What is Psychotherapy?
| Staff Writers
Psychotherapy is a type of psychology better known as counseling. The idea behind the term is that medical professionals can help clients feel better about themselves without the use of medical treatments. There are some working in the field today who believe that clients respond best when they use a combination of both counseling and some form of medication. Those working in the field generally attend graduate school and complete a residency or fieldwork component after graduation. There are some things you need to consider when deciding to study this type of psychology.
Featured Online Programs
Figuring out where to apply? These top, accredited schools offer a variety of online degrees. Consider one of these accredited programs, and discover their value today.
What Does the Term Mean?
The terms psychotherapy and counseling are often interchangeable. Also known as talk therapy, professionals working in this field believe in talking things out with their patients. They can work with clients dealing with depression and anxiety, or they can work with patients struggling with home and family issues or serious medical conditions. Psychotherapists generally work out a series of goals with clients during the first few visits. They then spend the remaining sessions helping the client reach those goals. Psychotherapists usually give clients a specific amount of time to work on their goals.
Where Do Therapists Work?
Therapists specializing in this field can work in a variety of different medical fields. Many therapists set up their own practices and treat patients in standalone offices. This lets them decide when they want to work and set their own hours of operation. Therapists can also work in community health centers. These centers offer different types of treatments for those living in the city or the surrounding area, including therapy, physicals and wellness checks. Some therapists also work in practices with other psychologists and mental health doctors to provide all patients with the help that they need.
Types of Therapy
According to John M. Grohol, there are at least seven different types of therapies used in this profession. Those therapies include behavior, cognitive, dialetical behavior, interpersonal, psychodynamic, group and family. Family therapy often brings together a married couple and their children to deal with issues relating to infidelity, money problems, peer pressure and other problems. Behavior therapy is a type of one on one therapy that asks a patient to sit down with a therapist and talk about the issues they have. The therapist shows the patient how to change his or her thoughts, which can then result in behavioral changes.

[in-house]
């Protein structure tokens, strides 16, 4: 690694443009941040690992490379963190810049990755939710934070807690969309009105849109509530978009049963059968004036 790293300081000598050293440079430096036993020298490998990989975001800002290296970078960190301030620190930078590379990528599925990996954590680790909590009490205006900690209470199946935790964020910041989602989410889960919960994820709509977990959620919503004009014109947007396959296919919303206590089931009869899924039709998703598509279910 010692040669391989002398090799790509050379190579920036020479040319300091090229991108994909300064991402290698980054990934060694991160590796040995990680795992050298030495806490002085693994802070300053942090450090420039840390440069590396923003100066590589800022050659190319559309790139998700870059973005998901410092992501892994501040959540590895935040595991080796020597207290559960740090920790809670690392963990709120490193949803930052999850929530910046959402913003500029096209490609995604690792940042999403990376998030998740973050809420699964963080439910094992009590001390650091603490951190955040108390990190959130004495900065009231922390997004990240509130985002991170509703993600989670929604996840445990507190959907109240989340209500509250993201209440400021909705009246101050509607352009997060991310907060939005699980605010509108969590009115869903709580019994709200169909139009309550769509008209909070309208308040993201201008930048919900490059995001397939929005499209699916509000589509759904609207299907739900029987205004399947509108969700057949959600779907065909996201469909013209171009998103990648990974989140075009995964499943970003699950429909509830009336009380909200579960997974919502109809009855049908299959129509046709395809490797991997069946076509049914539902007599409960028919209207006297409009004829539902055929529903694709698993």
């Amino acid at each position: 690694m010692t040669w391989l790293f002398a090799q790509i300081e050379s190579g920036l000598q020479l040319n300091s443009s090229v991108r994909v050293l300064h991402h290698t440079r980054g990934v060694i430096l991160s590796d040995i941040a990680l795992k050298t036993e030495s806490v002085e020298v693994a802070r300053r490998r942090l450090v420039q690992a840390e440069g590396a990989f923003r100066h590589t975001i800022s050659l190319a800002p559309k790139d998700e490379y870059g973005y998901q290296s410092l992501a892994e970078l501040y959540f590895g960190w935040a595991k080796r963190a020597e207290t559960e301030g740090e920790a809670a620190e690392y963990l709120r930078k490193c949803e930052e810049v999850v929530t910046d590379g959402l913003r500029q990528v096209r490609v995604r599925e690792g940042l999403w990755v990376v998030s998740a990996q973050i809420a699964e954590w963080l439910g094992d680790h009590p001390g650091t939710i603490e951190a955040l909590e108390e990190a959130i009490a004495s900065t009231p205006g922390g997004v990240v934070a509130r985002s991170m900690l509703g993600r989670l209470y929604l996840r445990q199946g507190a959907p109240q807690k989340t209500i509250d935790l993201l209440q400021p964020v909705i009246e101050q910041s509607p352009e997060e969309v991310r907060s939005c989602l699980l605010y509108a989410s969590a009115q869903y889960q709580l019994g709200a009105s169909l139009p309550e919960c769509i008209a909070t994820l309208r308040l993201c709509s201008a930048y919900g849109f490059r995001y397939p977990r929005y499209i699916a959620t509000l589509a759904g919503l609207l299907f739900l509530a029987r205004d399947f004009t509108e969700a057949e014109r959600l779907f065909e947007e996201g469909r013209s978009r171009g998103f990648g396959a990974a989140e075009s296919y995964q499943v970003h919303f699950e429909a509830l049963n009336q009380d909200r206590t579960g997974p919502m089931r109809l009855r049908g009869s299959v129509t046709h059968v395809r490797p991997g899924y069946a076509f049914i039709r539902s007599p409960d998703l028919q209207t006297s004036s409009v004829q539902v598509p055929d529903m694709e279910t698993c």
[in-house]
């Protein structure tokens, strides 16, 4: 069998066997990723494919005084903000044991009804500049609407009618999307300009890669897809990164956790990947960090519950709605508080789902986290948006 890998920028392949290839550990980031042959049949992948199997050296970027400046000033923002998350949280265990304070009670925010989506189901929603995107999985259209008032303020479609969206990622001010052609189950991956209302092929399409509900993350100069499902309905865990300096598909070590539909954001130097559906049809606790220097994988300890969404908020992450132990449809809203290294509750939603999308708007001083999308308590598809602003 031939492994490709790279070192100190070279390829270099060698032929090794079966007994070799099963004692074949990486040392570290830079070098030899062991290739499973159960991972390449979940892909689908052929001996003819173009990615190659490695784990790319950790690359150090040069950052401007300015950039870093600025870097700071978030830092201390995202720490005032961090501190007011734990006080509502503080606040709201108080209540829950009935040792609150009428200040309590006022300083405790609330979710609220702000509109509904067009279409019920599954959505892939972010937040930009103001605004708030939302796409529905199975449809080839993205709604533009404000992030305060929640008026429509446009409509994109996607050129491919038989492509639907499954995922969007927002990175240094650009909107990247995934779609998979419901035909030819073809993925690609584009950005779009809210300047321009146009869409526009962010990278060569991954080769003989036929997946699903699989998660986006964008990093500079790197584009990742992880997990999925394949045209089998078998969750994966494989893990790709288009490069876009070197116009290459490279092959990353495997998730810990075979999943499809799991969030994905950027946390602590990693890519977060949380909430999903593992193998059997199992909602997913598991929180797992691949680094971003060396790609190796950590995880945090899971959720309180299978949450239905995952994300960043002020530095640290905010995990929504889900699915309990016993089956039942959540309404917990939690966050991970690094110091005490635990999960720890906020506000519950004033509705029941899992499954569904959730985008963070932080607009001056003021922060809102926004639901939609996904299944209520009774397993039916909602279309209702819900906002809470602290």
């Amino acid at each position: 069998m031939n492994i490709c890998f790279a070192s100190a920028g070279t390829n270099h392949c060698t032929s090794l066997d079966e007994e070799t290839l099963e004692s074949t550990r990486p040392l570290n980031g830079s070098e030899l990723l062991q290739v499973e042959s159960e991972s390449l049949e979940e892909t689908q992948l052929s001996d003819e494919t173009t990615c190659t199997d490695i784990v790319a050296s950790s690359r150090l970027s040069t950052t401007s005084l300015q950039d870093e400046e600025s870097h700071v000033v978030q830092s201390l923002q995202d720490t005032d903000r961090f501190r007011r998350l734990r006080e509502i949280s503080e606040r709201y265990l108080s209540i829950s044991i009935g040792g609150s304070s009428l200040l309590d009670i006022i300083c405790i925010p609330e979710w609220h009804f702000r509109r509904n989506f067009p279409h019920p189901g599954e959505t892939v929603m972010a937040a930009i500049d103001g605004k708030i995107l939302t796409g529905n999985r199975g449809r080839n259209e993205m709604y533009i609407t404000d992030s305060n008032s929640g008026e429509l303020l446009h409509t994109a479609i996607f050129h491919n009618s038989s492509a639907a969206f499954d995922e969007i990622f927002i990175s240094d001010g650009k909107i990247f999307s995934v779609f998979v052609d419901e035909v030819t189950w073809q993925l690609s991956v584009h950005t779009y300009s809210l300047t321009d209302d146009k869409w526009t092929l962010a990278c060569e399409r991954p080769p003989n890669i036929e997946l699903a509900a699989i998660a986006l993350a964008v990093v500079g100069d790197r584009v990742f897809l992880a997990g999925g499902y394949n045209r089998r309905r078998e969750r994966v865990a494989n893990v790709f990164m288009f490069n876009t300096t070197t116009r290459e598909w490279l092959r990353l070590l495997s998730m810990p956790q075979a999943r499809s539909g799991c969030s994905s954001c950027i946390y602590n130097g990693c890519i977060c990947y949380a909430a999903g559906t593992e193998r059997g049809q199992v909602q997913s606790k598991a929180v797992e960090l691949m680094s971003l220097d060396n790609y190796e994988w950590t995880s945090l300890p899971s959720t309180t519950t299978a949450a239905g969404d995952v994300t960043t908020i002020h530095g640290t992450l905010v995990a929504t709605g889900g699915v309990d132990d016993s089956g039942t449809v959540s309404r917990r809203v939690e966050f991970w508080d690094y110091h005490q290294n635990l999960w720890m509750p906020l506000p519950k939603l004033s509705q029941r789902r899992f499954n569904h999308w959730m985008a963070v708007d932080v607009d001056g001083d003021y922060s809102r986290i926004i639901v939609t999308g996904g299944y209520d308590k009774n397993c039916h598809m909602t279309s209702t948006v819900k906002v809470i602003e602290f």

Medical vs. Non-Medical Treatment
This field of psychology is equally divided between those who believe in medical and those who believe in non-medical treatment. Non-medical treatment usually refers to counseling and talking alone. Proponents believe that patients can change their thoughts, attitudes, behaviors and even lives when they simply talk things out with a neutral party. Medical treatment proponents believe that counseling works better when combined with some form of medication. While clients will still attend counseling sessions with a psychologist or doctor, they’ll also receive a prescription for a medication that they can take at home to lessen their symptoms.
Psychology is one of the most diverse fields of study. Those working in the field study abnormal behaviors, analyze forensic evidence, work with individuals and provide support for drug addicts and those addicted to other substances. Psychotherapy is a field of psychology that focuses on talking things out and providing counseling to clients.
A master's degree in counseling online provides an affordable option for students interested in helping people through challenges and difficulties. See our rankings for details.
When choosing between a Psy.D. and a Ph.D., psychology students can find help from this guide. The best path hinges on interests and career goals.
A master's in psychology prepares students for rewarding careers in schools, research, or social services.